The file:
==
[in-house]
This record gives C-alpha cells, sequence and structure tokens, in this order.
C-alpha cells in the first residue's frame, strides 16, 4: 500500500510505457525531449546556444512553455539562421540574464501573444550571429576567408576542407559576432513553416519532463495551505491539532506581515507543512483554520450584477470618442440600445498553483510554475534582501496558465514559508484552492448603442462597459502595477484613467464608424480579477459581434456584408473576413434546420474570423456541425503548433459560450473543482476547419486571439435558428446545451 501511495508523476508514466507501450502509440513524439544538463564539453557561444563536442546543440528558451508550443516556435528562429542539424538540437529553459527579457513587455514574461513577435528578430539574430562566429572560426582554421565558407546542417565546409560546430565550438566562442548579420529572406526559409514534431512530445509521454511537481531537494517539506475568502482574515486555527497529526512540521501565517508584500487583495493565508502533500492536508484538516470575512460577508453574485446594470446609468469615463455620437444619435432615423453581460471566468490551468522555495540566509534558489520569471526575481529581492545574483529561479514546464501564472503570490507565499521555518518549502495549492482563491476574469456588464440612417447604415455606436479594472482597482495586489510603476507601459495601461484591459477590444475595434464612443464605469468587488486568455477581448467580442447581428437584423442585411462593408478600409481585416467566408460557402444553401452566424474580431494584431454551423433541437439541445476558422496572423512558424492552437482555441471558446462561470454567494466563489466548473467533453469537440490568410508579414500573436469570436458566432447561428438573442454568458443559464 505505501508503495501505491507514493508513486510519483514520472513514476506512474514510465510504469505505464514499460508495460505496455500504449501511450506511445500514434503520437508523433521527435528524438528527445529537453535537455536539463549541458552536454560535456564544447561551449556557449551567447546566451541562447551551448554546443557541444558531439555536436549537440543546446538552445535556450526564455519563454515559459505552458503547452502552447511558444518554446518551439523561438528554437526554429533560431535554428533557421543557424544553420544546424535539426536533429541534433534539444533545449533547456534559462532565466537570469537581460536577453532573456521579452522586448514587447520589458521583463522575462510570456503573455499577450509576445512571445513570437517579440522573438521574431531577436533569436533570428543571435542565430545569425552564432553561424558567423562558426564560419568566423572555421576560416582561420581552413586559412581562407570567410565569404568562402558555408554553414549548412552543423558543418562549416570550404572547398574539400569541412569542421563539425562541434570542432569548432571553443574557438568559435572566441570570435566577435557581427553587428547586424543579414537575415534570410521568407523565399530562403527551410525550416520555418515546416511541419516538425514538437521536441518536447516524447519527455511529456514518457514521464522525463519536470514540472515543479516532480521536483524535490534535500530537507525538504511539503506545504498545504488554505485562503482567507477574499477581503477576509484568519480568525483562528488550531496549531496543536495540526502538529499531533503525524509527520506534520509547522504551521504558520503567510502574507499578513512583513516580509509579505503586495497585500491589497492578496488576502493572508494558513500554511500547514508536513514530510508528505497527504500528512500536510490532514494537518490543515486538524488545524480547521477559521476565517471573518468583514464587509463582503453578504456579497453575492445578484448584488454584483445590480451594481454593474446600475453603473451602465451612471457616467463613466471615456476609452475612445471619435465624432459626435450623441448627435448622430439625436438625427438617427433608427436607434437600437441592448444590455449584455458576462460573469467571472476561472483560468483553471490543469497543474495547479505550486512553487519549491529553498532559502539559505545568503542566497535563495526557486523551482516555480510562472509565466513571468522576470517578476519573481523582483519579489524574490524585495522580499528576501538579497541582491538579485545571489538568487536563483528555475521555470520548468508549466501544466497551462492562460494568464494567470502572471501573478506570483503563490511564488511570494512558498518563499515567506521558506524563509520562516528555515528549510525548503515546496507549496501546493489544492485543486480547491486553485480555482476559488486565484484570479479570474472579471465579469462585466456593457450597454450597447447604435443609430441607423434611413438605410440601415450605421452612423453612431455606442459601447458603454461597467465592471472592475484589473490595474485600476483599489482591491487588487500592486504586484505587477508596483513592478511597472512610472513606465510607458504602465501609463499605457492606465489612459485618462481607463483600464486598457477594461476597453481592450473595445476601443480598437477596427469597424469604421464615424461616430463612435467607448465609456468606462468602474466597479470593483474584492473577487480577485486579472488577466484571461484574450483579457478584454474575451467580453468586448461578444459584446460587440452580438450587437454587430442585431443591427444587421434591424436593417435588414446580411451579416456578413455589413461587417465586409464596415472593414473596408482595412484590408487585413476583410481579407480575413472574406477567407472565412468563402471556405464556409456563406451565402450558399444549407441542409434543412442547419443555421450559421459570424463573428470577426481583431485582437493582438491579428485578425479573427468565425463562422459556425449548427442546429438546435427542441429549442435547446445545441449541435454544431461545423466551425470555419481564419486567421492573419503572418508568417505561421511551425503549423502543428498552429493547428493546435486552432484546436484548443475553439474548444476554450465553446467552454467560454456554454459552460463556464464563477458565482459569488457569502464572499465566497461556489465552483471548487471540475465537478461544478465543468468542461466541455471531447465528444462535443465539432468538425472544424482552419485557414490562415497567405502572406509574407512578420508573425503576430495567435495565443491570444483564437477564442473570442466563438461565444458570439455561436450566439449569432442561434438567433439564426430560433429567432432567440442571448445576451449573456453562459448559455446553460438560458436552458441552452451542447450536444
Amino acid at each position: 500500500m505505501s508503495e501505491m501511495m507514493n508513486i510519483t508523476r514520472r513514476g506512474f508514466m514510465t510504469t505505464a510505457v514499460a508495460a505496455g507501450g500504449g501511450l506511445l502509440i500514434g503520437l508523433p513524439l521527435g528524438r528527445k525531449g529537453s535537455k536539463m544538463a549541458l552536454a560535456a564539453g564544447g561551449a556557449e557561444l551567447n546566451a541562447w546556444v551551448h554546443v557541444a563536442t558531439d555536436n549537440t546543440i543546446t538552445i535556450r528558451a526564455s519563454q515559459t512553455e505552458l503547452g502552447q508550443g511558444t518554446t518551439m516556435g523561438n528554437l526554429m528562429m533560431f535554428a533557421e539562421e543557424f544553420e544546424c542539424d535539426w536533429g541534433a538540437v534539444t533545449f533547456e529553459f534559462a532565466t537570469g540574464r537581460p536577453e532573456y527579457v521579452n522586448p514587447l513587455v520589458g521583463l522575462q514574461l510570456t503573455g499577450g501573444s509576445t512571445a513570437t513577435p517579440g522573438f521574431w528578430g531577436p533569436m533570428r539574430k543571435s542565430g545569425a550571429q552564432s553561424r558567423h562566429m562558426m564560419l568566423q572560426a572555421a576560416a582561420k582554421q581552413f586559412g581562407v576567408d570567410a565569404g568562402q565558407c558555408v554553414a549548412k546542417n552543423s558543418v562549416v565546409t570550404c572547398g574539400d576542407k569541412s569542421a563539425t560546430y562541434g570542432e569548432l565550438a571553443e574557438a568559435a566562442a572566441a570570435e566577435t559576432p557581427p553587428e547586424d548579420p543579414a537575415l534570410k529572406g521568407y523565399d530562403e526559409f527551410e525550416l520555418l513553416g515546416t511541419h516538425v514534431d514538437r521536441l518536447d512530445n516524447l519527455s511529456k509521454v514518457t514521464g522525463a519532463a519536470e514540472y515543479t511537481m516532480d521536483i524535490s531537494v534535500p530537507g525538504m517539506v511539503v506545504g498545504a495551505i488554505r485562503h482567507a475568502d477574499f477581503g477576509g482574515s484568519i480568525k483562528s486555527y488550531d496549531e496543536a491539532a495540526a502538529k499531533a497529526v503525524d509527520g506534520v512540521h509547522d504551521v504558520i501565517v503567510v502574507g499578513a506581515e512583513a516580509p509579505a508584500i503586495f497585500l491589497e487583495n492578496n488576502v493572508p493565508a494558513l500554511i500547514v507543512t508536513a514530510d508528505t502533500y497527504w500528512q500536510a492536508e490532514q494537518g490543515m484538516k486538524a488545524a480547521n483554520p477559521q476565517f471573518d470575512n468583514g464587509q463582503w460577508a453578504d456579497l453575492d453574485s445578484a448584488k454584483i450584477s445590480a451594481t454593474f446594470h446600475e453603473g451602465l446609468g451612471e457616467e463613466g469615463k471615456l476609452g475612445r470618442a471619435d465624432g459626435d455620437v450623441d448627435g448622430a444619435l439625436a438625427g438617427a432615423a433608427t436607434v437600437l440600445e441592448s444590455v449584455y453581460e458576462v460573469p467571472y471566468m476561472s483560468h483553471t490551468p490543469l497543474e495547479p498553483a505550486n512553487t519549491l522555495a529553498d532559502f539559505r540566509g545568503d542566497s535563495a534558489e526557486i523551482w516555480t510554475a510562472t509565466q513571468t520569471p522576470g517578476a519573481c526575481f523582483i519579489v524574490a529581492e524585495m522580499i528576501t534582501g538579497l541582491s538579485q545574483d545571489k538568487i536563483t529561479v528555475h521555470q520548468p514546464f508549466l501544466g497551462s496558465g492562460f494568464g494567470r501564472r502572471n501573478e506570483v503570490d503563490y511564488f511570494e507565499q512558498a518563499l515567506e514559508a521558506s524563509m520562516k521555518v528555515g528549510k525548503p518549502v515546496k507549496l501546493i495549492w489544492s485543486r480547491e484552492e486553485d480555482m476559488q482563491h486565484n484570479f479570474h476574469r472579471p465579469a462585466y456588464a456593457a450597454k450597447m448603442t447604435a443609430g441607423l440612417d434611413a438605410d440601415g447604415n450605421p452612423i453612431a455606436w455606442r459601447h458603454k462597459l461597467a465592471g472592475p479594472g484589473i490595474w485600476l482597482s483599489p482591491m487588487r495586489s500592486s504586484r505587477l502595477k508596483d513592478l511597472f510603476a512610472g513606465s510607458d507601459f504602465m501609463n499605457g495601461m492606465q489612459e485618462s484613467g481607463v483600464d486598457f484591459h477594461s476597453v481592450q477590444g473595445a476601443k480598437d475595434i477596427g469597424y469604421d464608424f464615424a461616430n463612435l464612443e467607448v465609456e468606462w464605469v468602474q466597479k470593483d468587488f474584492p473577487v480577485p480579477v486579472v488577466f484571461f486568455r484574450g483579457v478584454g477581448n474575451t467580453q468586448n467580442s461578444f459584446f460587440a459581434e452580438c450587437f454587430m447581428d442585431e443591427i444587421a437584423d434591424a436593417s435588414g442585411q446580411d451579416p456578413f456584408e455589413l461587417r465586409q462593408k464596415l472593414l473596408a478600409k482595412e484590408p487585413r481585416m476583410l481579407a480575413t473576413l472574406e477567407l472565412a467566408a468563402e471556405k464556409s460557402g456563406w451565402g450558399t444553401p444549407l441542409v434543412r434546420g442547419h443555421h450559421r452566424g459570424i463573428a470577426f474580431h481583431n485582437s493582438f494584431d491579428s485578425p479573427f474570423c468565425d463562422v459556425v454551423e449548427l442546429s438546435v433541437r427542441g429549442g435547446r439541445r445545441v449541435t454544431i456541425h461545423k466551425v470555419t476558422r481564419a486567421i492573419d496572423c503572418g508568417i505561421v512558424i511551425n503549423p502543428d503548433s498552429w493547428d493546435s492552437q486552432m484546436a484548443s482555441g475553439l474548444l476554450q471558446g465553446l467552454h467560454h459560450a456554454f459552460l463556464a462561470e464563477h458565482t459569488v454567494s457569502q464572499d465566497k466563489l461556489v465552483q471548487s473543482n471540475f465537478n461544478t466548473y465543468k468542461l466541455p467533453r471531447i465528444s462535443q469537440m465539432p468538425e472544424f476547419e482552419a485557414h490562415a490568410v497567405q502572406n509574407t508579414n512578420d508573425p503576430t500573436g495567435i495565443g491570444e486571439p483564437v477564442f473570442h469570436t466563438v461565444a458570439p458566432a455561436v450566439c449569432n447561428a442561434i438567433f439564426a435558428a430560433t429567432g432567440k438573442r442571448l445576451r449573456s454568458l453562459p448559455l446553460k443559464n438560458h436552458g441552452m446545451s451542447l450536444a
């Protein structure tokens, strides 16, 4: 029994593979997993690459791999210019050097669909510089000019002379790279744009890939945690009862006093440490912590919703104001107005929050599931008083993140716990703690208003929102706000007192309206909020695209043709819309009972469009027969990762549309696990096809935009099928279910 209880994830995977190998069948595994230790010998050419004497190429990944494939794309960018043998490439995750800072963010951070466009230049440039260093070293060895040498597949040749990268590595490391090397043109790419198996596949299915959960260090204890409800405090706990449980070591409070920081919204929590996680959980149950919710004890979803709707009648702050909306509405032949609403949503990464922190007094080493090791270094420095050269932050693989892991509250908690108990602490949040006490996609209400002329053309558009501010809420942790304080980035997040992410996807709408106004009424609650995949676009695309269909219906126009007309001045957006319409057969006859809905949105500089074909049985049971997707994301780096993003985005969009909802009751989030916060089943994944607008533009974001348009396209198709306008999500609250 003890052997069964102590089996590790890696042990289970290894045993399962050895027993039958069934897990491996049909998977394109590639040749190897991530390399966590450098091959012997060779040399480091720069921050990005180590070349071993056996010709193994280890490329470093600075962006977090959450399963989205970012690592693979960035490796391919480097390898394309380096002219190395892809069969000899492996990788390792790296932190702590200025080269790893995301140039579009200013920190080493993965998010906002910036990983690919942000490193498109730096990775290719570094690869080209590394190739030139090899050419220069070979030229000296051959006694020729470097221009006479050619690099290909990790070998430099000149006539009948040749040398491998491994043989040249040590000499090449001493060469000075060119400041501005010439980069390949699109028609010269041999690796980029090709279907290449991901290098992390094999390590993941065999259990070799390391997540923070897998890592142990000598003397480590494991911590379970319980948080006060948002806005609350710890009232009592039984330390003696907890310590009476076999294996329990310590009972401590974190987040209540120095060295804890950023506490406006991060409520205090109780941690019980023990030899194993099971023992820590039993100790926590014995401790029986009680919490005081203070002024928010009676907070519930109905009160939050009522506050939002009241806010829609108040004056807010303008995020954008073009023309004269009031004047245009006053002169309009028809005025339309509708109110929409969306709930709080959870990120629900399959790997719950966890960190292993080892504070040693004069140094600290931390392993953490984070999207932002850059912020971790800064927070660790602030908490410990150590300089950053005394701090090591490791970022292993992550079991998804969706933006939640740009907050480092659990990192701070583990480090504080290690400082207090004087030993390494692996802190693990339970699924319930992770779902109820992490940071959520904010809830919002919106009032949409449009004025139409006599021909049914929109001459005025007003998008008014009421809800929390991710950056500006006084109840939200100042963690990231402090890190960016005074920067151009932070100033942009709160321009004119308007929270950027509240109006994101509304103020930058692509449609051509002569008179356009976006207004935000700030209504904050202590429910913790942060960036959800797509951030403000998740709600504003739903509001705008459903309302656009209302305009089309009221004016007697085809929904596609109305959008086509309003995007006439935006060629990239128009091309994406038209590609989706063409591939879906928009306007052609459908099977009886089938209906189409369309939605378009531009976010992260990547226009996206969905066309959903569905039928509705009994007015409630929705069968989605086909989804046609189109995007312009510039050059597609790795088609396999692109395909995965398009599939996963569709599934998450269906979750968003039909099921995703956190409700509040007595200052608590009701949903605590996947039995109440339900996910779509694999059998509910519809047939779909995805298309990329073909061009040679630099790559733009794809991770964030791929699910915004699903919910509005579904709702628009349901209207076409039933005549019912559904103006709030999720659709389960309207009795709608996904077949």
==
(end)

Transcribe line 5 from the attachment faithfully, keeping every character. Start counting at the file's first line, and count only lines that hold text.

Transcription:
């Protein structure tokens, strides 16, 4: 029994593979997993690459791999210019050097669909510089000019002379790279744009890939945690009862006093440490912590919703104001107005929050599931008083993140716990703690208003929102706000007192309206909020695209043709819309009972469009027969990762549309696990096809935009099928279910 209880994830995977190998069948595994230790010998050419004497190429990944494939794309960018043998490439995750800072963010951070466009230049440039260093070293060895040498597949040749990268590595490391090397043109790419198996596949299915959960260090204890409800405090706990449980070591409070920081919204929590996680959980149950919710004890979803709707009648702050909306509405032949609403949503990464922190007094080493090791270094420095050269932050693989892991509250908690108990602490949040006490996609209400002329053309558009501010809420942790304080980035997040992410996807709408106004009424609650995949676009695309269909219906126009007309001045957006319409057969006859809905949105500089074909049985049971997707994301780096993003985005969009909802009751989030916060089943994944607008533009974001348009396209198709306008999500609250 003890052997069964102590089996590790890696042990289970290894045993399962050895027993039958069934897990491996049909998977394109590639040749190897991530390399966590450098091959012997060779040399480091720069921050990005180590070349071993056996010709193994280890490329470093600075962006977090959450399963989205970012690592693979960035490796391919480097390898394309380096002219190395892809069969000899492996990788390792790296932190702590200025080269790893995301140039579009200013920190080493993965998010906002910036990983690919942000490193498109730096990775290719570094690869080209590394190739030139090899050419220069070979030229000296051959006694020729470097221009006479050619690099290909990790070998430099000149006539009948040749040398491998491994043989040249040590000499090449001493060469000075060119400041501005010439980069390949699109028609010269041999690796980029090709279907290449991901290098992390094999390590993941065999259990070799390391997540923070897998890592142990000598003397480590494991911590379970319980948080006060948002806005609350710890009232009592039984330390003696907890310590009476076999294996329990310590009972401590974190987040209540120095060295804890950023506490406006991060409520205090109780941690019980023990030899194993099971023992820590039993100790926590014995401790029986009680919490005081203070002024928010009676907070519930109905009160939050009522506050939002009241806010829609108040004056807010303008995020954008073009023309004269009031004047245009006053002169309009028809005025339309509708109110929409969306709930709080959870990120629900399959790997719950966890960190292993080892504070040693004069140094600290931390392993953490984070999207932002850059912020971790800064927070660790602030908490410990150590300089950053005394701090090591490791970022292993992550079991998804969706933006939640740009907050480092659990990192701070583990480090504080290690400082207090004087030993390494692996802190693990339970699924319930992770779902109820992490940071959520904010809830919002919106009032949409449009004025139409006599021909049914929109001459005025007003998008008014009421809800929390991710950056500006006084109840939200100042963690990231402090890190960016005074920067151009932070100033942009709160321009004119308007929270950027509240109006994101509304103020930058692509449609051509002569008179356009976006207004935000700030209504904050202590429910913790942060960036959800797509951030403000998740709600504003739903509001705008459903309302656009209302305009089309009221004016007697085809929904596609109305959008086509309003995007006439935006060629990239128009091309994406038209590609989706063409591939879906928009306007052609459908099977009886089938209906189409369309939605378009531009976010992260990547226009996206969905066309959903569905039928509705009994007015409630929705069968989605086909989804046609189109995007312009510039050059597609790795088609396999692109395909995965398009599939996963569709599934998450269906979750968003039909099921995703956190409700509040007595200052608590009701949903605590996947039995109440339900996910779509694999059998509910519809047939779909995805298309990329073909061009040679630099790559733009794809991770964030791929699910915004699903919910509005579904709702628009349901209207076409039933005549019912559904103006709030999720659709389960309207009795709608996904077949």